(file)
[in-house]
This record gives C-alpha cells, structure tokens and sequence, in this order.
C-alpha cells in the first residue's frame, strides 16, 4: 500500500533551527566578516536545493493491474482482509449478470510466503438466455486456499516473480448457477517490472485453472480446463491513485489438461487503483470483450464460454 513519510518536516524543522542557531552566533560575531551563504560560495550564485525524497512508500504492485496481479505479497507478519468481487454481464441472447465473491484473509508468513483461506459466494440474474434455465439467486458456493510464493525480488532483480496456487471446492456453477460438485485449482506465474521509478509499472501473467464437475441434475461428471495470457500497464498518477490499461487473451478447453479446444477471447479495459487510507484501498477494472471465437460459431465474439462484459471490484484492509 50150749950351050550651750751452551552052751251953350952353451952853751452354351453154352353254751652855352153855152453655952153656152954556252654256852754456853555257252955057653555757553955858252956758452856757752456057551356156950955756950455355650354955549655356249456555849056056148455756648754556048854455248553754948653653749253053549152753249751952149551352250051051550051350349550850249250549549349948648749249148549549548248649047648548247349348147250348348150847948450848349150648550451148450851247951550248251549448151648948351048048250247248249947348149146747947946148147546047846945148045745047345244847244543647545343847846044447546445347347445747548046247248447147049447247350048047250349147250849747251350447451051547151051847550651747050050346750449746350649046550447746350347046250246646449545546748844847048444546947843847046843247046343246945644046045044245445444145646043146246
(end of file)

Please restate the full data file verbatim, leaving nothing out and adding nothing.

[in-house]
This record gives C-alpha cells, structure tokens and sequence, in this order.
C-alpha cells in the first residue's frame, strides 16, 4: 500500500533551527566578516536545493493491474482482509449478470510466503438466455486456499516473480448457477517490472485453472480446463491513485489438461487503483470483450464460454 513519510518536516524543522542557531552566533560575531551563504560560495550564485525524497512508500504492485496481479505479497507478519468481487454481464441472447465473491484473509508468513483461506459466494440474474434455465439467486458456493510464493525480488532483480496456487471446492456453477460438485485449482506465474521509478509499472501473467464437475441434475461428471495470457500497464498518477490499461487473451478447453479446444477471447479495459487510507484501498477494472471465437460459431465474439462484459471490484484492509 50150749950351050550651750751452551552052751251953350952353451952853751452354351453154352353254751652855352153855152453655952153656152954556252654256852754456853555257252955057653555757553955858252956758452856757752456057551356156950955756950455355650354955549655356249456555849056056148455756648754556048854455248553754948653653749253053549152753249751952149551352250051051550051350349550850249250549549349948648749249148549549548248649047648548247349348147250348348150847948450848349150648550451148450851247951550248251549448151648948351048048250247248249947348149146747947946148147546047846945148045745047345244847244543647545343847846044447546445347347445747548046247248447147049447247350048047250349147250849747251350447451051547151051847550651747050050346750449746350649046550447746350347046250246646449545546748844847048444546947843847046843247046343246945644046045044245445444145646043146246